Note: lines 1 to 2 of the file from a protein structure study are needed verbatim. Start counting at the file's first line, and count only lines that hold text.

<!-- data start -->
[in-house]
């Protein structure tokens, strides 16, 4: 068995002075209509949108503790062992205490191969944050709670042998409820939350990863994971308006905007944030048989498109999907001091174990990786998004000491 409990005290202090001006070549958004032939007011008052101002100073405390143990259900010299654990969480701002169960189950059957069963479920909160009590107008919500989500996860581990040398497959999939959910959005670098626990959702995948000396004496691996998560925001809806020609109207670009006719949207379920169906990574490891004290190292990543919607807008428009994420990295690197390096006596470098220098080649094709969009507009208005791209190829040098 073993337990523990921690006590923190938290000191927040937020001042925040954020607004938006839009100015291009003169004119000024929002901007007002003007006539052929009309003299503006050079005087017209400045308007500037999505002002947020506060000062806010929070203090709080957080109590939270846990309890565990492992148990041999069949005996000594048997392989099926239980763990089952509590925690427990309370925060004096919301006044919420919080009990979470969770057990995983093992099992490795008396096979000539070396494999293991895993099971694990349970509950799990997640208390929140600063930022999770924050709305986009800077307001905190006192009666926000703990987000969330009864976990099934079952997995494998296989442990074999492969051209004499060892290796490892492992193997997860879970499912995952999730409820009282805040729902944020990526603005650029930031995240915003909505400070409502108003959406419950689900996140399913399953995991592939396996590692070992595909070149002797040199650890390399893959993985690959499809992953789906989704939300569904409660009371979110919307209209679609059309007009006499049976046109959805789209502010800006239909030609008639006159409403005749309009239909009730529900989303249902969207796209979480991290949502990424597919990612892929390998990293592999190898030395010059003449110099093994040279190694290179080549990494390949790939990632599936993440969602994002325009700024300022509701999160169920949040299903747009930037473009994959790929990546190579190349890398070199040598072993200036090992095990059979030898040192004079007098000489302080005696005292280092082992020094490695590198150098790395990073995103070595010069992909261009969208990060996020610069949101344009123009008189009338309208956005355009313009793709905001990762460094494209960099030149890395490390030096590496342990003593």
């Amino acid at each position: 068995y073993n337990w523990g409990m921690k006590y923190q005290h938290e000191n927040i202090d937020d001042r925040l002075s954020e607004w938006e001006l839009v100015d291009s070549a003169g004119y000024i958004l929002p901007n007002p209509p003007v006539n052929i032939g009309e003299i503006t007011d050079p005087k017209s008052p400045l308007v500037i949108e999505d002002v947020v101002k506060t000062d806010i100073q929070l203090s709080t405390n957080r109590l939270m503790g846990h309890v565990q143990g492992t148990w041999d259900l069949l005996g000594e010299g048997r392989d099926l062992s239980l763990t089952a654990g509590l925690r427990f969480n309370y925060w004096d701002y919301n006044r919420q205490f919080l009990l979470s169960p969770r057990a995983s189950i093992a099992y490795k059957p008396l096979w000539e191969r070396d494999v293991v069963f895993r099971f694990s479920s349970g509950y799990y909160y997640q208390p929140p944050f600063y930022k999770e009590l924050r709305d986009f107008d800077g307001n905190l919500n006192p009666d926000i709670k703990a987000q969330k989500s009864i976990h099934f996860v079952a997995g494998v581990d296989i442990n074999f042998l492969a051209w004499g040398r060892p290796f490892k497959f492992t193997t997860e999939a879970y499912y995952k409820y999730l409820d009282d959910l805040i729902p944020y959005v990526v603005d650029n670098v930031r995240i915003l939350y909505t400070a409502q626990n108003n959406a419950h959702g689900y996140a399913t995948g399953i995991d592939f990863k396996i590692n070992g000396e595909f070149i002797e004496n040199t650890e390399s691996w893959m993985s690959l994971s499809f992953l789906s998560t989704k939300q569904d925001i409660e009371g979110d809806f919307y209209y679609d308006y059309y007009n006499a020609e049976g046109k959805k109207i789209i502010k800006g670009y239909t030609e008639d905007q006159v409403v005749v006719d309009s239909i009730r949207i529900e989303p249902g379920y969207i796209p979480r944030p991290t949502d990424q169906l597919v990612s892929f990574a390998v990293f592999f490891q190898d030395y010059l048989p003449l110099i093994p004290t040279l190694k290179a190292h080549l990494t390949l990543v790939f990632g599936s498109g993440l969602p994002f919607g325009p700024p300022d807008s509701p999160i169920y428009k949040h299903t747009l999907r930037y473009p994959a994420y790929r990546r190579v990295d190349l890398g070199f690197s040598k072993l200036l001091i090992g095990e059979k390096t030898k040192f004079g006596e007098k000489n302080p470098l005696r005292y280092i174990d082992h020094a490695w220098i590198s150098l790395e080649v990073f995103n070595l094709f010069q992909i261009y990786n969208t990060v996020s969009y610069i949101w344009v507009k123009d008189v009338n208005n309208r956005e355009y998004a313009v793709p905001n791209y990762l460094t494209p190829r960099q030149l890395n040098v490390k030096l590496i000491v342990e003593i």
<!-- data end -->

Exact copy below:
[in-house]
């Protein structure tokens, strides 16, 4: 068995002075209509949108503790062992205490191969944050709670042998409820939350990863994971308006905007944030048989498109999907001091174990990786998004000491 409990005290202090001006070549958004032939007011008052101002100073405390143990259900010299654990969480701002169960189950059957069963479920909160009590107008919500989500996860581990040398497959999939959910959005670098626990959702995948000396004496691996998560925001809806020609109207670009006719949207379920169906990574490891004290190292990543919607807008428009994420990295690197390096006596470098220098080649094709969009507009208005791209190829040098 073993337990523990921690006590923190938290000191927040937020001042925040954020607004938006839009100015291009003169004119000024929002901007007002003007006539052929009309003299503006050079005087017209400045308007500037999505002002947020506060000062806010929070203090709080957080109590939270846990309890565990492992148990041999069949005996000594048997392989099926239980763990089952509590925690427990309370925060004096919301006044919420919080009990979470969770057990995983093992099992490795008396096979000539070396494999293991895993099971694990349970509950799990997640208390929140600063930022999770924050709305986009800077307001905190006192009666926000703990987000969330009864976990099934079952997995494998296989442990074999492969051209004499060892290796490892492992193997997860879970499912995952999730409820009282805040729902944020990526603005650029930031995240915003909505400070409502108003959406419950689900996140399913399953995991592939396996590692070992595909070149002797040199650890390399893959993985690959499809992953789906989704939300569904409660009371979110919307209209679609059309007009006499049976046109959805789209502010800006239909030609008639006159409403005749309009239909009730529900989303249902969207796209979480991290949502990424597919990612892929390998990293592999190898030395010059003449110099093994040279190694290179080549990494390949790939990632599936993440969602994002325009700024300022509701999160169920949040299903747009930037473009994959790929990546190579190349890398070199040598072993200036090992095990059979030898040192004079007098000489302080005696005292280092082992020094490695590198150098790395990073995103070595010069992909261009969208990060996020610069949101344009123009008189009338309208956005355009313009793709905001990762460094494209960099030149890395490390030096590496342990003593």